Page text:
—Leslie U on Net Galley

Loved this read! It had me hooked! — Chelsea M on NetGalley

Read The Game of Hope and be transported to post-revolution France with the charming, driven and pioneering Hortense de Beauharnais. Hortense is juggling the transition of teenage-hood, striving to be a musical composer and dealing with Napoleon her new stepfather. (What a family dynamic!)

There are handsome crushes, cherished friendships and female achievement.

Sandra Gulland writes with a masterful grasp of history. I love how every time I finish one of her books I have learned so much. The story is replete with fascinating facts and follows Hortense’s real experiences.

Hortense is a heroine in a time when women were relegated to second fiddle. This great historical YA is timely and yet of another time. It has love, boarding school, music, mother daughter struggles and court intrigue. This book shows us how to look to the past and see hope in the future. The Game of Hope is excellent for teenage girls or anyone who loves a great story. 

— Vanessa Van Decker on GoodReads

One of the pleasures of reading historical novels is that the best ones bring alive the past in a way no history book can. The Game of Hope is such a book.

Hortense Beauharnais, age 15, is the daughter of Josephine Bonaparte and step-daughter of Napoleon.

Hortense is a student at a lovely girls’ boarding school outside of Paris, near her mother’s estate Malmaison. A serious, bookish, musical girl, rather prim, plain and straight laced in a school that encourages scholarly interests in girls, Hortense is as unlike her beautiful, extravagant, sensual mother Josephine as it is possible to be.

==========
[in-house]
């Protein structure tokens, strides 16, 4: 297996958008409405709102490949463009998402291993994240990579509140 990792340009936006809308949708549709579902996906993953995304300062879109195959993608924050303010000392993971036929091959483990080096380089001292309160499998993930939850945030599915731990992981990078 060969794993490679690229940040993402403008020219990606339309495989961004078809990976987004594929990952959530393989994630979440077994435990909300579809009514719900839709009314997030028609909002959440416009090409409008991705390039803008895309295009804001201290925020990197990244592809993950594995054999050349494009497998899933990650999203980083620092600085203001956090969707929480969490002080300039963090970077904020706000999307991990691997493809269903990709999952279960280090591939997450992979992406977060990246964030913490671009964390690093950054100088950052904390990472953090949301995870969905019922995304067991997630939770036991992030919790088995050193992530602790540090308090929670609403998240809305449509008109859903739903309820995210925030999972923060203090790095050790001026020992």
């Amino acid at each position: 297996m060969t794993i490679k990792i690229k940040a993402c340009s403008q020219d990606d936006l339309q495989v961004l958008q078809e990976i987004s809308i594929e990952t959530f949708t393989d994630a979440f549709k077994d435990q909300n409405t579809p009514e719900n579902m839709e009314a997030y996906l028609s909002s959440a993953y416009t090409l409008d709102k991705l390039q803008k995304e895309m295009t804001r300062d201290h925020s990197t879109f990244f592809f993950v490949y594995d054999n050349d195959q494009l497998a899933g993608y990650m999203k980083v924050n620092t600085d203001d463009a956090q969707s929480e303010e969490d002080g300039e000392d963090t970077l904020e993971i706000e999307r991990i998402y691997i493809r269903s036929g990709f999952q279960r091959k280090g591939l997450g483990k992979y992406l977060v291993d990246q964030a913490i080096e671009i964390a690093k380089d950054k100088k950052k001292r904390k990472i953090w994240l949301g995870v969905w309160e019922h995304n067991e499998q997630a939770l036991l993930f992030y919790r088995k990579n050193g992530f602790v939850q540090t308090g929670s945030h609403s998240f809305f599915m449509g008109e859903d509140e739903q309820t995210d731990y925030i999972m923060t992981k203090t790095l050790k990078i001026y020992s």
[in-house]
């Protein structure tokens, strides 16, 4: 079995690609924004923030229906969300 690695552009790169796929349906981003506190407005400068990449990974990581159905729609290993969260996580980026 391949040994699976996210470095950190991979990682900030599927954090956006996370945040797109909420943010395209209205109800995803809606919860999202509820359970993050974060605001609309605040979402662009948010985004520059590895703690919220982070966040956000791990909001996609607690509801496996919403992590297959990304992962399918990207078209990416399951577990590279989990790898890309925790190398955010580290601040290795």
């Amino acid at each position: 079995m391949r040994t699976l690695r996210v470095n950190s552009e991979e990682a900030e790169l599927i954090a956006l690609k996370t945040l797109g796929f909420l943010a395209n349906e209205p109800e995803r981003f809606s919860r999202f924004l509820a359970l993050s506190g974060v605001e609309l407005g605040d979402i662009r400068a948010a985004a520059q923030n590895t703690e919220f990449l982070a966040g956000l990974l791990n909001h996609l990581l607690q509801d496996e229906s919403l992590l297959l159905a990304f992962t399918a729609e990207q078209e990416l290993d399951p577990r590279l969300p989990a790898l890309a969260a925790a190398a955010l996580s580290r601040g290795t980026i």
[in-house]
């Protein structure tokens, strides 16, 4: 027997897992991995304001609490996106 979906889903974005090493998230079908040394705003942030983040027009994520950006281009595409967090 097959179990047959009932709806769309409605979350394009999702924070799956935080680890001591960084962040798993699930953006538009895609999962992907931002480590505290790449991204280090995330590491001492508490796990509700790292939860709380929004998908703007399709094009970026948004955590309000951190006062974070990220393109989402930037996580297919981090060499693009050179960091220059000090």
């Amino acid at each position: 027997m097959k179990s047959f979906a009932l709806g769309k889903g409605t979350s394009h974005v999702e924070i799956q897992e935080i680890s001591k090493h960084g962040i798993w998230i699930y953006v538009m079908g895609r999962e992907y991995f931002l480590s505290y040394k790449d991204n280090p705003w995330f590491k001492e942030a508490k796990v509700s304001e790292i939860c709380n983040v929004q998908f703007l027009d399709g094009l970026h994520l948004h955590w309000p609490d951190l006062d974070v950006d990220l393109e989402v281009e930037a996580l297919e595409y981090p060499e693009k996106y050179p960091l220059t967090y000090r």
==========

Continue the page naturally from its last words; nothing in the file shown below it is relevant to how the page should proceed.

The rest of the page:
The novel begins in 1798, four years after the Reign of Terror in France, after the Revolution. The horror and violence of the Reign are still very much part of Hortense and her classmates’ memories. Each of them has been traumatized by the excesses of the Reign through loss of family or parents. Hortense reveres her father who was beheaded during this time although she hardly knew him. She is also critical of her mother whom she loves but considers frivolous and unreliable. As Hortense matures, her views are drastically altered.

I enjoyed this historical novel because it portrayed a convincing picture of France after the Revolution by focussing on an historical figure of whom too little is known. Other characters included members of the Bonaparte family, in particular, Napoleon’s dreadful sister Caroline, and brother Louis. Both were heartily disliked by Hortense.

If accuracy is the ultimate way to show respect to your readers, then Sandra Gulland has succeeded brilliantly. She is a painstaking researcher. Many of the scenes in the novel are based on actual events. She treats us to a number of historical details that bring this fascinating era to life, including Hortense’s musical compositions, letters written by the headmistress of the boarding school, Campan, Hortense’s music teacher, Hyacinthe Jadin.

—Historical novelist, Roberta Rich

 


Interview questions

  • The Game of Hope is your sixth historical novel based in France. What inspired you to write a Young Adult novel about Josephine’s daughter Hortense?
  • You had been away from the Napoleonic era for over a decade. What was it like going back?
  • What surprised you, writing this novel?
  • What were the biggest challenges?
  • Was Napoleon’s family truly as difficult as portrayed?
  • You touch on a number of “ghostly” happenings throughout the novel. (Do you believe in ghosts?)
  • Why do you think ghostly “entertainment shows” were so popular at that time? Where these really the first horror-picture show?
  • You had teen-age “beta” readers review and critique several drafts. How did that work?
  • Will you continue to write Young Adult?
  • What are you writing now?

Contact details

  • Sandra Gulland: sgulland [at] sandragulland [dot] com
  • Regarding Canadian publicity, contact Evan Munday: emunday [at] penguinrandomhouse [dot] com
  • Regarding publicity in the U.S., contact Jennifer Dee: jdee [at] penguinrandomhouse [dot] com